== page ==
The new US policy towards Pakistan could see an uptick in US drone attacks in Pakistani territory, reports Al Jazeera.
This year, four such attacks have been reported, down markedly from the 132 assaults in 2010, according to The Bureau of Investigative Journalism.
The possibility of US forces undertaking "hot pursuit" operations into Pakistani territory could also be on the cards, analysts say, previously a marked red line in Pakistan-US relations.
Pakistan is also the fifth largest recipient of US aid, although the amount has dropped in recent years. In 2017, Pakistan is due to receive $742.2m in military and civilian assistance.
The US has, however, been turning the screws, particularly in the form of reimbursements to the country's military under the Coalition Support Fund.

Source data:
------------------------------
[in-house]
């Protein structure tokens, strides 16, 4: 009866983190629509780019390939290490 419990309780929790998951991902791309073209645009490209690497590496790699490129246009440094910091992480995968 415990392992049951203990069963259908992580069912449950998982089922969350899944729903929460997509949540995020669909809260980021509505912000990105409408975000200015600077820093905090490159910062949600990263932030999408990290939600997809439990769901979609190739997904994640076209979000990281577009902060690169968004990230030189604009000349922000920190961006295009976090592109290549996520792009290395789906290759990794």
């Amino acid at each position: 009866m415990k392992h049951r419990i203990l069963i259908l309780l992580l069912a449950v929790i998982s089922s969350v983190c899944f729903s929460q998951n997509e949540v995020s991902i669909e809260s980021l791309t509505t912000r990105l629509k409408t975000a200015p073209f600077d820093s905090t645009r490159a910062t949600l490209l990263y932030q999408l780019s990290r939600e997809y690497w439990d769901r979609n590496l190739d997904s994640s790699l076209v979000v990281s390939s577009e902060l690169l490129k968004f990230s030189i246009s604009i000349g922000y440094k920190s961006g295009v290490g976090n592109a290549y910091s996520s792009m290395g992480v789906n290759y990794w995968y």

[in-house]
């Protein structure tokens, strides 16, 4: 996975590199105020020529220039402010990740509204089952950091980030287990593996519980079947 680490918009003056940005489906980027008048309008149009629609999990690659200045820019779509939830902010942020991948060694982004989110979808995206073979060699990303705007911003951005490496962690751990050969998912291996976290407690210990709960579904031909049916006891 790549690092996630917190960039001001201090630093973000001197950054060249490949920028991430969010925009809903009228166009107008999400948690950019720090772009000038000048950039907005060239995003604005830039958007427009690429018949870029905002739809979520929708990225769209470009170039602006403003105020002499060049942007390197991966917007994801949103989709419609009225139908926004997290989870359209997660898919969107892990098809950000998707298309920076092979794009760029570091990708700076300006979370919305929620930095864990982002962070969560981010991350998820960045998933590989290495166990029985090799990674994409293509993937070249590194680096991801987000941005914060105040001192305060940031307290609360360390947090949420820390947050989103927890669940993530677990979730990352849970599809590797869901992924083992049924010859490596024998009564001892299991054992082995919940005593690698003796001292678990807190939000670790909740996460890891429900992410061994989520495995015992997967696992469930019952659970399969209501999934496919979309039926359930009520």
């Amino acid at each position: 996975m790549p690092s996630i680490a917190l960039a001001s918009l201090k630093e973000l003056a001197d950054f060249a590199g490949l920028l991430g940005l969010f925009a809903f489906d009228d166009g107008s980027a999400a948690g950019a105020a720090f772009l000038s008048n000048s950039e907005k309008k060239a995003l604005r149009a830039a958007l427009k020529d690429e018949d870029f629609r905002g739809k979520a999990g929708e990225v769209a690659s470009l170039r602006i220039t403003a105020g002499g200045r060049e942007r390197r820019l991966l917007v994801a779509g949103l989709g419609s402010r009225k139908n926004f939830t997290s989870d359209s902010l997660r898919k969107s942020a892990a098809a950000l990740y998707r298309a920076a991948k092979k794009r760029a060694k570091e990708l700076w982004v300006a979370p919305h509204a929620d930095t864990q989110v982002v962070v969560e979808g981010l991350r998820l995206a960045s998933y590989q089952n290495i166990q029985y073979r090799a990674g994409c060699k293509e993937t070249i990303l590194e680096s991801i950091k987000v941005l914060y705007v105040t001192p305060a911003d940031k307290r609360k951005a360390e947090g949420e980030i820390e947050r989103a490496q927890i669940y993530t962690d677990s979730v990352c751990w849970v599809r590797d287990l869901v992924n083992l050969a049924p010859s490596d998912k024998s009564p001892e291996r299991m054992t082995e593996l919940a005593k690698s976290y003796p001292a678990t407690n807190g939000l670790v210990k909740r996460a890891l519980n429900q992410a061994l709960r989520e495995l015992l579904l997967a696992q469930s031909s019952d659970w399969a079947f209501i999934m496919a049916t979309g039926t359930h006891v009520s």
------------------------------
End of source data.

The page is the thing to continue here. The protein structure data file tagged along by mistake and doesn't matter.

In July, the US withheld $50m in reimbursements to Pakistan, adding to $300m already withheld over allegations that the country had not taken sufficient action against the Haqqani Network group.
Pakistan has repeatedly denied offering safe havens to elements of the Afghan Taliban and the Haqqani Network. The latter was held responsible for several major attacks across Afghanistan, including a truck bombing in the capital Kabul in May that killed more than 80 people and left more than 400 wounded.
In May 2016, then Taliban chief Mullah Akhtar Mansour was killed in a US drone attack on his vehicle near the town of Noshki in southwestern Pakistan.
Mansour, who was travelling with a Pakistani passport under the name Wali Muhammad, had been returning from the Pakistan-Iran border town of Taftan.